Climate Change

Bats dying of heat stroke: Experts fear mass population collapse, zoonotic diseases

Live bats don’t cause harm as they’re immune to viruses, but their carcass coming in contact with domestic animals may increase the probability of zoonotic diseases

By Himanshu Nitnaware
Published: Thursday 20 April 2023
Indian flying foxes or fruit-eating bats can tolerate temperatures of about 40 degrees Celsius. Photo: Niranjan Sant.

On April 17, at least eight bats in Odisha’s Jajpur district died as a heatwave swept across the state, compelling forest officials to spray water to maintain temperatures and hydrate the remaining bats to help them survive.

The incident is not new, but scientists and experts fear that the increase in temperatures and frequency of heat waves due to climate change may result in a mass population collapse.

Also read: Winged wonders: We should not resent bats, because we need them

A large number of bats dying from heatwaves may also lead to ecological imbalances and increased spread of zoonotic diseases, according to experts.

Indian flying foxes or fruit-eating bats in India can tolerate about 40 degrees Celsius of heat. However, 42°C is their tipping point and the extreme temperatures make them vulnerable to death, said Rohit Chakravarty, a PhD student at Leibniz Institute for Zoo and Wildlife Research, Germany.

On April 17, the temperatures across the state were between 41.6°C-44.2°C, according to India Meteorological Department.

Instances of bats dying in alarming numbers from extreme heat waves had been reported in Australia and other countries, Chakravarty said.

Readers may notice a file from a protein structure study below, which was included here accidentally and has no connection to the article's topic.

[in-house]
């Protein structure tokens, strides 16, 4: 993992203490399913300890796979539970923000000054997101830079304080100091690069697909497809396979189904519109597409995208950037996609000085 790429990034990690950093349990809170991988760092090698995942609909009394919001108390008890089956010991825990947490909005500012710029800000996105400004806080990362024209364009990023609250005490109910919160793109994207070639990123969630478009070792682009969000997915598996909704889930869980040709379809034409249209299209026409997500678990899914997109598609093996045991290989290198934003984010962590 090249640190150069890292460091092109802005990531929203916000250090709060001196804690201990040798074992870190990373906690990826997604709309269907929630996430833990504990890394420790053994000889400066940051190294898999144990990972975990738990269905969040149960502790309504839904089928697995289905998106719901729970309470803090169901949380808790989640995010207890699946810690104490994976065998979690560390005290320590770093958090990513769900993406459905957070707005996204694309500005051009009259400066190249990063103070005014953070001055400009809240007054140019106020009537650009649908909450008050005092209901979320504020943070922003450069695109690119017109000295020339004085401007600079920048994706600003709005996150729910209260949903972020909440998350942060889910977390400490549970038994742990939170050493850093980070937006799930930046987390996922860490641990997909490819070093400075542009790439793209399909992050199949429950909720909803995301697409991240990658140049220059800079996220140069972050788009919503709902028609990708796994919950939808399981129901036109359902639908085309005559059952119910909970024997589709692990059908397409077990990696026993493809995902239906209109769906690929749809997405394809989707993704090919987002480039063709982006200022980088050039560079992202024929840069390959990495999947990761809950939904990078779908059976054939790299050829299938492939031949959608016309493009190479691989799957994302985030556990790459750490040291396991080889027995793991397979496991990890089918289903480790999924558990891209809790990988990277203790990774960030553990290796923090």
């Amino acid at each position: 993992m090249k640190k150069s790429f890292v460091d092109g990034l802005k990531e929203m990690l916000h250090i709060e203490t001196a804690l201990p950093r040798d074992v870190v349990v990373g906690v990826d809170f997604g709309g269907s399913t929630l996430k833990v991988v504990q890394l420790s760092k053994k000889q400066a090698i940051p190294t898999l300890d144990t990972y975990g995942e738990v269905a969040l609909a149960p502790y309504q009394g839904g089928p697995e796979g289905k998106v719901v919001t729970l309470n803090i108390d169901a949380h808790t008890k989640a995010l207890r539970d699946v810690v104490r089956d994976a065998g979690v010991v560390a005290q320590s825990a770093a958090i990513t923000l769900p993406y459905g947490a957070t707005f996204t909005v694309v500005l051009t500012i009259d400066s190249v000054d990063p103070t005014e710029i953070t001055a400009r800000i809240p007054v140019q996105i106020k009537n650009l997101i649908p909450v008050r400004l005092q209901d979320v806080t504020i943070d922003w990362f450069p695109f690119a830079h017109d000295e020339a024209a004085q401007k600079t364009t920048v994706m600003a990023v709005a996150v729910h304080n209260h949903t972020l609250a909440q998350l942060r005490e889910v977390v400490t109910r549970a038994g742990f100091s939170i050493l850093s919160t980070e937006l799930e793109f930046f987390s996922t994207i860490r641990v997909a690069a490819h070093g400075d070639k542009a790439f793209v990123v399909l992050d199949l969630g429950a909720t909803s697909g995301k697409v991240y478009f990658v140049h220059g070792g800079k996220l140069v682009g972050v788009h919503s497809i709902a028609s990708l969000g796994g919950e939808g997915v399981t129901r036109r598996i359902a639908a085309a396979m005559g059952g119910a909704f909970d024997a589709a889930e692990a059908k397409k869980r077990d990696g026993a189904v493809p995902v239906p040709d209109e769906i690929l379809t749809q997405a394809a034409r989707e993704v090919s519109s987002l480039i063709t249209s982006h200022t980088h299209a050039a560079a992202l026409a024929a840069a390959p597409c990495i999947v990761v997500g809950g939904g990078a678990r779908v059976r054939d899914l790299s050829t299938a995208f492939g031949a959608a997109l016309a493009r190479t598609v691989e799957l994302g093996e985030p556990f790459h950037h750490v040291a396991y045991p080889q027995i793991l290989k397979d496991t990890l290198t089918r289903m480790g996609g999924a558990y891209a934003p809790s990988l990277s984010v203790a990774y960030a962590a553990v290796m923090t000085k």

“Bats require good shade to roost and control their body temperatures. They have no predators apart from humans who may contribute in multiple ways for their habitat loss. They live for about 15-20 years and produce one pup a year,” he added.

If the population collapses in large numbers due to extended heatwaves, it may affect seed dispersal and pollination, creating an ecological imbalance in nature.

“All animals including bats across India, Australia and South East Asia get impacted by extreme heat,” said C Srinivasulu, professor of Zoology and director of Centre for Biodiversity and Conservation Studies, Osmania University, Hyderabad.

Fruit-eating bats are large in size and have a higher metabolism. Their body heat increases when they become active, he said. These bats usually live under tree canopies. But they are more exposed to extreme heat in summer as India mainly has deciduous trees that shed most of their leaves during summer.

Srinivasulu told DTE:

When exposed to extreme heat, bats tend to cool their bodies by fanning themselves with wings. But in this process, their body heat increases due to higher physiological activity, negatively affecting their health and resulting in death.

The expert, who has been studying bats for the last 25 years, said the winged mammals also have a tendency to drench themselves in water bodies during summers.